"But to say that tough love will work for anorexia is a big misconception because it does not work," said Wooten. According to Wooten, neither does pouring love and attention over someone suffering from anorexia.
Wooten said he often sees parents go to extremes when they realize a child suffers from anorexia. One family tried duct-taping food over a child's mouth only to have child services remove her from their care.
At the other extreme, Wooten said parents "walk on eggshells, they don't want to upset anything because if she gets mad she won't eat, if she gets scared she won't eat."
"They often end up sleeping with the kid in the bed at night and what happens is that the kid starts to get really regressed," said Wooten.
In Troscianko's case, her parents didn't go to either extreme at first -- they sent her to a child psychiatrist.
"I was 15 and-a-half when I started to skip breakfast and I started to lie about other meals. Looking back at my diary, there were the (predictable) things about feeling fat and ugly and wanting to lose weight," said Troscianko. "But there were more complex things -- learning how addictive hunger can be."
Troscianko said she literally got a "high" by feeling dizzy and lightheaded when she was hungry. There was also the feeling of success and an idea that she was stronger compared to others because she could resist eating.
Her parents noticed something was wrong when she returned from a summer trip abroad looking very thin at age 16 and-a-half.
"I think they were just quite confused and quite desperate -- my father was a lot more proactive with trying to force me to eat and trying to scare me with stories of what would happen if I didn't eat," said Troscianko.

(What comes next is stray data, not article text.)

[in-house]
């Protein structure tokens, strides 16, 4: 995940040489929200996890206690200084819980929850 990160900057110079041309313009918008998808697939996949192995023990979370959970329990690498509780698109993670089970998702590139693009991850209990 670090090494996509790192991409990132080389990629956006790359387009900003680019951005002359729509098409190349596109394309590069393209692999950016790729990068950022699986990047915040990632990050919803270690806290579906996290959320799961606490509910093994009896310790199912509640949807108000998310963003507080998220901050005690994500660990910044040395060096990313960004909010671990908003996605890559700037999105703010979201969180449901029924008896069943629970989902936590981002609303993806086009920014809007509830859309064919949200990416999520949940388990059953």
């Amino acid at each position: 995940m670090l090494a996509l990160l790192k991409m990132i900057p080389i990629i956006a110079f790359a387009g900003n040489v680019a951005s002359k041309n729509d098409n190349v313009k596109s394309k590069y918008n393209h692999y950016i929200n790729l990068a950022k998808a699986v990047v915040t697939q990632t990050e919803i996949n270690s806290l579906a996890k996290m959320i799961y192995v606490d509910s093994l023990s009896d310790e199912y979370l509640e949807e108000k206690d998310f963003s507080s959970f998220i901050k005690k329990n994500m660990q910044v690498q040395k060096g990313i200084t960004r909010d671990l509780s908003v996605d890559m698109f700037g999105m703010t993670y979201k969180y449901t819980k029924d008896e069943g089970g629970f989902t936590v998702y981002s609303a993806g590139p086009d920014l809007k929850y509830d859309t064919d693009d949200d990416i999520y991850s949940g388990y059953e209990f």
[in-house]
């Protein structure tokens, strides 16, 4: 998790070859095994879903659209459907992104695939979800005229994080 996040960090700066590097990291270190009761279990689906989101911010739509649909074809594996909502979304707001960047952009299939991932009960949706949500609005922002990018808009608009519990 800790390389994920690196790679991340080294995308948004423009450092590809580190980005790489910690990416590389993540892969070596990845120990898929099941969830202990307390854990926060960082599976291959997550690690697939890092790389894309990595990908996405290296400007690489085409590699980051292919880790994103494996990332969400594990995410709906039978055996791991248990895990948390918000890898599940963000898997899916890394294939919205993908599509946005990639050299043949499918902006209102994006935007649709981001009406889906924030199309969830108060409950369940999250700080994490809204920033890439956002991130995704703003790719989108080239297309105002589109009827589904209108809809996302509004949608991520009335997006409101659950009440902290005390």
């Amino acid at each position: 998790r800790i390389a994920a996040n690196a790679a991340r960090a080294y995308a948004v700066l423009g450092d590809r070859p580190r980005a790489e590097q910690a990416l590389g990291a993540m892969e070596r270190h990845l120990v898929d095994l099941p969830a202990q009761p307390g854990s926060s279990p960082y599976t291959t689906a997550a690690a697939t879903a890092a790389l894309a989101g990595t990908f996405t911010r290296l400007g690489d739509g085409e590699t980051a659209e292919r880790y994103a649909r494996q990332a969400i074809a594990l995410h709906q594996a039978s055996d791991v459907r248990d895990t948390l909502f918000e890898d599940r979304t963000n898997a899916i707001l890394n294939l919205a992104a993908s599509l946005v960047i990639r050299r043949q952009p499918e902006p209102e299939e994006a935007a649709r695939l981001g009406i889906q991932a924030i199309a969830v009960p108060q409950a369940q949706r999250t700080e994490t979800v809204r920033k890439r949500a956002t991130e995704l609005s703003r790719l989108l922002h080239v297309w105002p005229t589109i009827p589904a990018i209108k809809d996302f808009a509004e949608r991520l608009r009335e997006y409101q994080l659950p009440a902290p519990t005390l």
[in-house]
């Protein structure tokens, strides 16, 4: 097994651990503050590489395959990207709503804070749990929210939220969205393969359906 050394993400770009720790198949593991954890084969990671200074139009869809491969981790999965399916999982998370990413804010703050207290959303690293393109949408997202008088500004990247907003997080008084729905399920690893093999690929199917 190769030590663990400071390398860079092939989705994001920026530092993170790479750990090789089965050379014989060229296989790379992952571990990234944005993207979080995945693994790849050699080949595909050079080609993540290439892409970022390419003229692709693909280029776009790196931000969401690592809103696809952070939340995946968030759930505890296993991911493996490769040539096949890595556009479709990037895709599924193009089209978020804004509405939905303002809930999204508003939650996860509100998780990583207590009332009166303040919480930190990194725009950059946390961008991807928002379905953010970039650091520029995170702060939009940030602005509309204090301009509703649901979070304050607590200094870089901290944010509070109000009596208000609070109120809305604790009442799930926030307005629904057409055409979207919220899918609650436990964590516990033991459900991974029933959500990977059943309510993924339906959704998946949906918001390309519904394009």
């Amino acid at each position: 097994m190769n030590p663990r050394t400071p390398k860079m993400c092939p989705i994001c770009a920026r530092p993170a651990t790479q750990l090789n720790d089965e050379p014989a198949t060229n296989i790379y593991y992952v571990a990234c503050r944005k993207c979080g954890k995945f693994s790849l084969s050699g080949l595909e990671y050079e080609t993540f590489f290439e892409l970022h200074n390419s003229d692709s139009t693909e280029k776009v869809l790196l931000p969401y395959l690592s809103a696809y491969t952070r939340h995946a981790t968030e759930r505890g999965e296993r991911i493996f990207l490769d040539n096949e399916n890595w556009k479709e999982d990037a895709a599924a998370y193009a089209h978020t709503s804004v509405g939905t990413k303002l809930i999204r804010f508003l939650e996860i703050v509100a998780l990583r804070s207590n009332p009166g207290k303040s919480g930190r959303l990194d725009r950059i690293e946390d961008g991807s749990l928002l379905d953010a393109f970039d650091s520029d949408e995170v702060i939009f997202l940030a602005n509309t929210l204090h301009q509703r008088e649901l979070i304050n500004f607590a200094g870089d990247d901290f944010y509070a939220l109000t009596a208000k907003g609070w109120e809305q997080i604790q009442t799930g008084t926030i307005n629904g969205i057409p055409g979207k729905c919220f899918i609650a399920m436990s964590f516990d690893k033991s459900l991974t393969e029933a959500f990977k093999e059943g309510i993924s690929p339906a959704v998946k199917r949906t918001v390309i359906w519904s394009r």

At first, she said, friends admired her stamina, or complimented the way she looked. But within a few years Troscianko started to see how anorexia had taken over her life.
"I really liked skiing and I didn't have the muscles or the energy to enjoy it," said Troscianko. "Also, social situations -- you avoid situations that involve food, which is quite a lot of them."
Troscianko was so busy with anorexia in college that she barely made any friends. She said her father's warnings about her health had temporary effects, but since she hadn't had heart trouble yet or hadn't been on the brink of death yet the warnings "lost their potency."
Once, in 2003, her father threatened to bring her back from study abroad in Germany unless she started eating. Troscianko said that prompted her into eating more, but she soon fell into her old ways until 2008.
"I wouldn't say that I had been fighting against anorexia for all those years, I was in thrall to it," said Troscianko. "The main struggle was actually before making the decision to get better -- it was trying to make myself want to get better."
Troscianko said she couldn't imagine life being any different than her 10 years as anorexic, and she didn't believe her life would get better if she decided to start eating.
Once Troscianko made the decision to eat, it took just under five months to get back to a healthy weight. She now has a boyfriend, friends and is still flourishing in her academic career.
Therapists who treat anorexia said parents may have more influence over their anorexic children if they catch it in early adolescence.